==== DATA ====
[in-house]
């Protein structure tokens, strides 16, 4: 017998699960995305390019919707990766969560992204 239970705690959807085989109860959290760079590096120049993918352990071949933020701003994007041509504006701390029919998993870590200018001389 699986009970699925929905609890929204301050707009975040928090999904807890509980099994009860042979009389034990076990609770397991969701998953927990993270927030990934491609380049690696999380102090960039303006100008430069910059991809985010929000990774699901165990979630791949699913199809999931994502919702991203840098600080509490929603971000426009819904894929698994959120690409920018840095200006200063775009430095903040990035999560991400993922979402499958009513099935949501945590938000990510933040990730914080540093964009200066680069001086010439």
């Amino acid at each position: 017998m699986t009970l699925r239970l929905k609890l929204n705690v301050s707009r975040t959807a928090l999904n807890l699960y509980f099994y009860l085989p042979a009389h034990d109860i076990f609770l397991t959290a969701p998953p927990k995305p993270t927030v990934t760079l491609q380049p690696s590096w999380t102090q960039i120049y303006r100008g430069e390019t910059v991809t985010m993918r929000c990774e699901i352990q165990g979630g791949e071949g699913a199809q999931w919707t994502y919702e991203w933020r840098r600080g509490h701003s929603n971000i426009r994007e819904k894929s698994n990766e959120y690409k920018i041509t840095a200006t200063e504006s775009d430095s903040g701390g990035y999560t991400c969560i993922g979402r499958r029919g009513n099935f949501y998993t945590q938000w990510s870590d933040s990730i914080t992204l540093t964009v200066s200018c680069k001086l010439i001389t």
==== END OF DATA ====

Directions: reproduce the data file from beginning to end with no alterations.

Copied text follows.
[in-house]
């Protein structure tokens, strides 16, 4: 017998699960995305390019919707990766969560992204 239970705690959807085989109860959290760079590096120049993918352990071949933020701003994007041509504006701390029919998993870590200018001389 699986009970699925929905609890929204301050707009975040928090999904807890509980099994009860042979009389034990076990609770397991969701998953927990993270927030990934491609380049690696999380102090960039303006100008430069910059991809985010929000990774699901165990979630791949699913199809999931994502919702991203840098600080509490929603971000426009819904894929698994959120690409920018840095200006200063775009430095903040990035999560991400993922979402499958009513099935949501945590938000990510933040990730914080540093964009200066680069001086010439």
């Amino acid at each position: 017998m699986t009970l699925r239970l929905k609890l929204n705690v301050s707009r975040t959807a928090l999904n807890l699960y509980f099994y009860l085989p042979a009389h034990d109860i076990f609770l397991t959290a969701p998953p927990k995305p993270t927030v990934t760079l491609q380049p690696s590096w999380t102090q960039i120049y303006r100008g430069e390019t910059v991809t985010m993918r929000c990774e699901i352990q165990g979630g791949e071949g699913a199809q999931w919707t994502y919702e991203w933020r840098r600080g509490h701003s929603n971000i426009r994007e819904k894929s698994n990766e959120y690409k920018i041509t840095a200006t200063e504006s775009d430095s903040g701390g990035y999560t991400c969560i993922g979402r499958r029919g009513n099935f949501y998993t945590q938000w990510s870590d933040s990730i914080t992204l540093t964009v200066s200018c680069k001086l010439i001389t």